They long, they yearn, to pray in Jerusalem's Al-Aqsa Mosque – on the last Friday in Ramadan

This is a great photo by ActiveStills, posted on this, the last Friday in Ramadan 2012, here.

Activestills in Ar Ram on 17 August 2012

Unusually, this year, because of the way the calendar fell, Ramadan has five Fridays this year — and today is the most important.

The Israeli Ministry of Defense has adopted more lenient rules this year for passage for prayer during Ramadan —  because, the IDF said,  of “the calm” — than in any year since the construction of The Wall [that the Israeli Ministry of Defense constructed for “security” reasons, meaning to separate Palestinians in the West Bank from Jerusalem and from Israel]…

But, these improved rules still say that only Palestinians under 16 years of age, or over 40 years of age, will be permitted to enter Jerusalem on the Fridays in Ramadan to worship.

Everybody else will have to try to apply for a permit — and that is almost impossible to obtain.

So, for the young men shown in this photo, they have no real prospect of entering Jerusalem to pray at Al-Aqsa for anything up to 22 or 23 years from now!

Continue reading They long, they yearn, to pray in Jerusalem's Al-Aqsa Mosque – on the last Friday in Ramadan

Unmistakably, Qalandia Checkpoint

On Fridays in Ramadan, the month of fasting and spiritual activities, the Israeli military makes special arrangements for Palestinians living on the “other” side of The Wall, who seek and who long to go for prayers at Al-Aqsa Mosque, one of the major holy sites for Muslims worldwide, which has special significance during the month of Ramadan.

In recent years, because of the pushing and shoving that the arrangements always entail, there have been special entrances created separating women from men before even getting into the checkpoint zone.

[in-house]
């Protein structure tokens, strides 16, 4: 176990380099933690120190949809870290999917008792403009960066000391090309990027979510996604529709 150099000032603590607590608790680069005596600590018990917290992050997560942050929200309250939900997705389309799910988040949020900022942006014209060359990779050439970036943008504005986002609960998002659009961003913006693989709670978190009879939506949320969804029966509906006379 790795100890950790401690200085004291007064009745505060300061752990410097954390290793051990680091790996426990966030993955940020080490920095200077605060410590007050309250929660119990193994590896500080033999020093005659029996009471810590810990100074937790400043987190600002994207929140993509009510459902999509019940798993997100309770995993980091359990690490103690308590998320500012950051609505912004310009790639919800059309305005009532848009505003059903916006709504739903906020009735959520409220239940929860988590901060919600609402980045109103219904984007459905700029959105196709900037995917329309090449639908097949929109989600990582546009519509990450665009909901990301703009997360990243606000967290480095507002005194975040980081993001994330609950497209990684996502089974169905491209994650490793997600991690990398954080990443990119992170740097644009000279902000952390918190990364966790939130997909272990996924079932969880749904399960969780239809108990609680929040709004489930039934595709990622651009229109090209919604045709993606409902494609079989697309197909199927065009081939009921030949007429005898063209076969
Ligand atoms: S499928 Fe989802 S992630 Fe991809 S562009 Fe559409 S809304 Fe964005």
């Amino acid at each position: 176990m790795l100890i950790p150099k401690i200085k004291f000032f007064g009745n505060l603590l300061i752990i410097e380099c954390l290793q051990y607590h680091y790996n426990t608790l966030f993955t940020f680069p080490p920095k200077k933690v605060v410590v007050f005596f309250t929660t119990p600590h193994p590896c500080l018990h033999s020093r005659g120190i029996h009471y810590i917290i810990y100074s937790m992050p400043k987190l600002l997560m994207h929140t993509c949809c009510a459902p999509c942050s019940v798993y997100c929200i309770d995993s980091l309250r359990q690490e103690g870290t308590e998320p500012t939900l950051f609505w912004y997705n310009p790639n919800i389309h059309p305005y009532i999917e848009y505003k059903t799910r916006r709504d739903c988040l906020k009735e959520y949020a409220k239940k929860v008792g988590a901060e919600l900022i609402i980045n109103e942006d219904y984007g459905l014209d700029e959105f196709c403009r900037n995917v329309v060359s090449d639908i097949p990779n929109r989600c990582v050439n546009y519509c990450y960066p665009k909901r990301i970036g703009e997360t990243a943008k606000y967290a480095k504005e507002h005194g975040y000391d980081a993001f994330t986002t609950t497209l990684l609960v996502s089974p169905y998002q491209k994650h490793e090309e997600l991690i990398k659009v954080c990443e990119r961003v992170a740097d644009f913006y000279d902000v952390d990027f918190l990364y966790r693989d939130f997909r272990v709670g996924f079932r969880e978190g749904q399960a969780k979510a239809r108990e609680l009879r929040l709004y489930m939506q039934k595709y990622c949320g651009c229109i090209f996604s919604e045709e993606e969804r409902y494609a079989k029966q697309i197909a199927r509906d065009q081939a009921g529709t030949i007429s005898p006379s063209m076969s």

Every year the arrangements are slightly different. There are no longer Israeli soldiers on horseback riding into the crowds of Palestinians desperate to get through to Jerusalem. The last use of tear gas fired into the fasting worshippers was two years ago. But they arrangements haven’t come near the point of removing altogether the difficulties, stress, uncertainties and humiliation of having to go through the ordeal of struggling to deal with the crowd and conditions to pass through this military checkpoint into an unknown [the Jerusalem area, cut off by The Wall and Israeli military checkpoints for more than a decade] — all while fasting [including not drinking even water] in the high sun and heat of summer.

Here are some photos published here by the privately-owned Maan News Agency in Bethlehem.  The photos are in a group of shots taken  by Mohamad Torokman /Ammar Awad of Reuters:
Qalandia Checkpoint - special entrance for women on 2nd Friday in Ramadan - Maan images photos by Reuters

Anxiety on women's faces as they reach the point where they must pass through the first row of soldiers at Qalandia Checkpoint on the second Friday in Ramadan 2012 - Maan images photos by Reuters

This second Friday of Ramadan, the Israeli women [veteran observers of the checkpoint scene, and Jewish] from Machsom Watch were there, as were observers from the World Council of Churches’ Eccumenical Accompaniement Program in Palestine + Israel, EAPPI.

But, for the first time, the UN Office for the Coordination of Humanitarian Affairs was absent from the scene — following the Israeli Government’s recent decision to question their activities, and their staff, as we have previously reported here.

The Israeli campaign is working.